AnaLog Services, Inc. can repair and/or modify most equipment manufactured by Gearhart-Owen Industries, Inc., Gearhart Industries, Inc. (The GO Company), Mineral Logging Systems, Inc. (MLS), Well Reconnaissance, Widco, and just about every other brand of logging equipment ever made, and we have a huge inventory of repair parts in stock. GO / GOI / MLS was without a doubt the most prolific manufacturer of equipment for the well logging industry, and much of it remains in service to this day. What follows is a brief history of GO / GOI / MLS.
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In early 1955, Marvin Gearhart and Harold D. Owen started a logging company in a tin shed at 554 West Seminary in
Fort Worth. Both were former Welex (originator of the jet perforator) employees; Gearhart, Chief Logging Engineer,
and Owen, Chief Explosives Engineer (1951-1953). Each man put in $3,000.00 and his family car. Welex sued
the new company when they developed their own perforating charges; Welex finally lost in 1962. In 1964, GO
acquired Electronic Instruments, Inc. The name was changed from GO Oil Well Services, Inc. to
Gearhart-Owen Industries (GOI) in 1965 when the company went public. In 1966, GOI bought Widco Mandrel Industries;
Pengo Manufacturing and Peterson Engineering in 1967; and
Well Reconnaissance in 1979. But friction began to develop between the two men who had before almost always
agreed on everything. Gearhart did not like selling torpedoes and hand grenade fuses to the military, but
there were also other disagreements about the future direction of GOI. In July, 1973, three explosions at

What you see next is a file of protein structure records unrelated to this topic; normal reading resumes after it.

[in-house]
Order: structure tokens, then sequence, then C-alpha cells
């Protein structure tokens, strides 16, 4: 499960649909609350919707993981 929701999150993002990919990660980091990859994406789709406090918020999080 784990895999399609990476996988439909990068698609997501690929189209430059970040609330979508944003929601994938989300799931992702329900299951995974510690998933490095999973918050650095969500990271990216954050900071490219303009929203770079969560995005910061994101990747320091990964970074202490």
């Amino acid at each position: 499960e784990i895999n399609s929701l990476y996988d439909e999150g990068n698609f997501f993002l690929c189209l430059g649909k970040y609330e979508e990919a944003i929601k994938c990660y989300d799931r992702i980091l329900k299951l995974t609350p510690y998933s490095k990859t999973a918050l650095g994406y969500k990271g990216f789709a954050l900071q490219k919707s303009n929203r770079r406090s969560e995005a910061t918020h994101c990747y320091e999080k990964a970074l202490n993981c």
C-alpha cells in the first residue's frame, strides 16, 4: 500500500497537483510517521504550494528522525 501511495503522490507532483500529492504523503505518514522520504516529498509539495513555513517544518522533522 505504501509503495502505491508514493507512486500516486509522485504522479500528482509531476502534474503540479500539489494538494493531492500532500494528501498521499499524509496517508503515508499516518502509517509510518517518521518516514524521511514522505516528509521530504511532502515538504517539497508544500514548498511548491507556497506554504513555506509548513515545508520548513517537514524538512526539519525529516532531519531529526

the GO ordnance plant in Cleburne, Texas injured 29 people, leaving three dead. In 1978, Marvin Gearhart
and Harold Owen parted company. Owen got the non-wireline part of the company which was spun off as
Pengo Industries and later founded Owen Oil Tools (1983).
In 1980, Gearhart renamed his company "Gearhart Industries, Inc. - The GO Company". The Mineral Logging Division
was incorporated as a separate entity in 1981, Mineral Logging Systems, Inc. (MLS). In 1985, Gearhart acquired
Geosource, and as a result briefly owned SIE. The Geosource acquisition coupled with the collapse in oil prices
resulted in a 230 million dollar loss in 1986. In 1989, Halliburton
acquired Gearhart and would eventually close the doors at MLS, a horrible stab in the back to the independent well
logging industry. In 1999, Halliburton Logging Services (HLS) moved
out of the old Fort Worth Gearhart complex, consolidating wireline research and manufacturing in Houston; it is now
impossible to purchase any parts or supplies from them for old GO or MLS equipment. Lonnie Wyatt, a former MLS
employee, established WIDCO (later called AAERO) to serve MLS customers left out in the cold by Halliburton.
He was able to register and defend the WIDCO trademark due to an oversight on the part of Gearhart, and eventually
managed to acquire a huge amount of old MLS inventory when Halliburton got tired of storing it in Fort Worth.
In early 2008, AnaLog Services, Inc. acquired the stock of
WIDCO / AAERO.